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Sleepless in Calgary

It’s 4:33 am. I’ve been up for about one hour; I can’t sleep. Yesterday I couldn’t sleep either. So, instead of lying in bed trying to count sheep I decided to do some work.

We have three teacher days to get ready before the children arrive. Are there other professionals that have three days to set up their workspace, on their own, so that on the fourth day they are prepared to greet their clients?? Do any of them have to do this year after year? No need to answer.

Yesterday was my first day back at school. We spent the morning in a staff meeting, and for half the afternoon my grade level group sorted the classroom materials we ordered at the end of June. I couldn’t remember why we ordered some of the materials that were on our list and right now I can’t think of a single use for anything in my room. I’m drawing a blank and the kids arrive in two days. Every year I get numb during the first few days back in the building and then I’m off and running. This year I haven’t had time to ease into a new school year; I was with my family helping my second child move into her first year of college in Boston. My husband and oldest daughter are still there while I’m home trying to sort out the pieces and get ready to greet a new group of students.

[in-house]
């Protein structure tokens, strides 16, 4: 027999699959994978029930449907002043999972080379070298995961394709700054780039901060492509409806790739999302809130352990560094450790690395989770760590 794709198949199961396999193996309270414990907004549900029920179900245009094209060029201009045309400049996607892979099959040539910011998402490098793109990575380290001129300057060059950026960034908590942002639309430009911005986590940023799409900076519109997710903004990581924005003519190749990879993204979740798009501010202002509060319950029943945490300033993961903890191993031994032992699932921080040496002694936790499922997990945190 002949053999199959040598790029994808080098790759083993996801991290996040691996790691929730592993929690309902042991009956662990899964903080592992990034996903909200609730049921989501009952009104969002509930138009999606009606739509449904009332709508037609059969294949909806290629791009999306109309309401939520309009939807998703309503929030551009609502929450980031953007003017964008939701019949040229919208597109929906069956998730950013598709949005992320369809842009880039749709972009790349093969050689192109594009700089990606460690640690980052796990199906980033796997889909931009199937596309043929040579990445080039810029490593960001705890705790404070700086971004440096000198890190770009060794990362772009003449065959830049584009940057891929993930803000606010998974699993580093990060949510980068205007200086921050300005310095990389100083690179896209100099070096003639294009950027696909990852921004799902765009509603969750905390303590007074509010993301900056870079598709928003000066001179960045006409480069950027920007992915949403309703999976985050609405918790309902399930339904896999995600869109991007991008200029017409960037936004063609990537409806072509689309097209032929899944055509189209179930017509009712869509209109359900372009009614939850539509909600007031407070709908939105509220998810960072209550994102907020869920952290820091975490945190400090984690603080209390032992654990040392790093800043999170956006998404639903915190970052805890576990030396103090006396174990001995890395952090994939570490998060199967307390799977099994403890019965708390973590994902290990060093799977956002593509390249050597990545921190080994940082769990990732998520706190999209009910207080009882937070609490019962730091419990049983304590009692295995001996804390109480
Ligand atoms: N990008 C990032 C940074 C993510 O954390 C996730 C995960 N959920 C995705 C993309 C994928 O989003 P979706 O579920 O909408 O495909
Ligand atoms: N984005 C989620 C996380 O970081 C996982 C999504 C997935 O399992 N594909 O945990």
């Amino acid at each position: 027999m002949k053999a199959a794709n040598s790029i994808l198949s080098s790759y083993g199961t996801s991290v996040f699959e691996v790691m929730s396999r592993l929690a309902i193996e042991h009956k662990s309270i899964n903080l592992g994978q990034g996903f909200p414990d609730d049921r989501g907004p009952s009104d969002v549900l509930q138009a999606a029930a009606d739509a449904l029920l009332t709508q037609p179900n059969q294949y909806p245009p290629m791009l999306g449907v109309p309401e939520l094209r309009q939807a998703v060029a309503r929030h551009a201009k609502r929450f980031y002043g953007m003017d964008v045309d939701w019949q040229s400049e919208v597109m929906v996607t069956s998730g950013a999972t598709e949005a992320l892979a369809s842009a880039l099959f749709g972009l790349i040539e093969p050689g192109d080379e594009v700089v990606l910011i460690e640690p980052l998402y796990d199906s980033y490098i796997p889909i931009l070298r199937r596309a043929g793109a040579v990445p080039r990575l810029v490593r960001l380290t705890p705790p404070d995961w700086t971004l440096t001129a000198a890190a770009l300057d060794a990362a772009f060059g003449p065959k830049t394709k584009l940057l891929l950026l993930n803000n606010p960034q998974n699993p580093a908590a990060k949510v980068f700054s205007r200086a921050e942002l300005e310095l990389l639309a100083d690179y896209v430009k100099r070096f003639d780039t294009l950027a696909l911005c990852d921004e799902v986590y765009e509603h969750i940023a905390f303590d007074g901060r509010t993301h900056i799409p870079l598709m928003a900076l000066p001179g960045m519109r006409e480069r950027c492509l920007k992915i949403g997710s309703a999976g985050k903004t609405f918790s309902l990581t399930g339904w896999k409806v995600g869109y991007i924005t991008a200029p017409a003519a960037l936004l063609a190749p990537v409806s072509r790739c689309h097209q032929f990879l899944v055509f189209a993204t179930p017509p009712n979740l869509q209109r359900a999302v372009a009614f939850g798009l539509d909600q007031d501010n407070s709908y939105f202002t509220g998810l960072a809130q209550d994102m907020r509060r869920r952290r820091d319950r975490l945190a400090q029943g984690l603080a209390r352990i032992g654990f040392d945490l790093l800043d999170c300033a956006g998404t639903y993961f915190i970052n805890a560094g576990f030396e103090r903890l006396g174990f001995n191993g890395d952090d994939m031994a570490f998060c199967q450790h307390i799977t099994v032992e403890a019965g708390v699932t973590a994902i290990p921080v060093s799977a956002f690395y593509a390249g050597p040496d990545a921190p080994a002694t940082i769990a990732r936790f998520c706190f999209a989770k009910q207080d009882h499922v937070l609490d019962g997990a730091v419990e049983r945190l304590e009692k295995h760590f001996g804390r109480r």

I try to remain calm as I go through all the beginning-of-the-year details I must attend to:

–setting up a library area
–seating – what arrangements do I want?
–my teacher space so that I don’t spread out all over the room
–bulletin boards – where and for what?
–meeting area
–where to put the materials my students will use
–what to store and what to display
–routines and procedures
–remembering to take mind breaks.

I could go on and on; there are so many things to consider before the students arrive and as the year goes on. But, I am reminded to keep my focus on my goal – to put the children at the center of everything I do. One of the most important things I will do during the first couple of days is to begin the process of establishing positive relationships with each of my students. As I create my classroom space and design my lessons for the first few days I want my students to understand what’s important in our classroom. The layout of the room and the choices they have now will give them a glimpse into the kinds of classroom we can create this year; the possibilities are endless.

It’s true that writing allows us to discover what we know and to work out problems we may be experiencing. As I write these words, I am starting to get excited. My motto for this year will be: Our classroom is a place where we enjoy learning about the world and ourselves. Now, I think I’m ready.

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And the Countdown Begins

In less than two weeks I’ll be starting another school year in a new well-lit classroom with a new group of students. I’m excited. I’m nervous. I’m ready.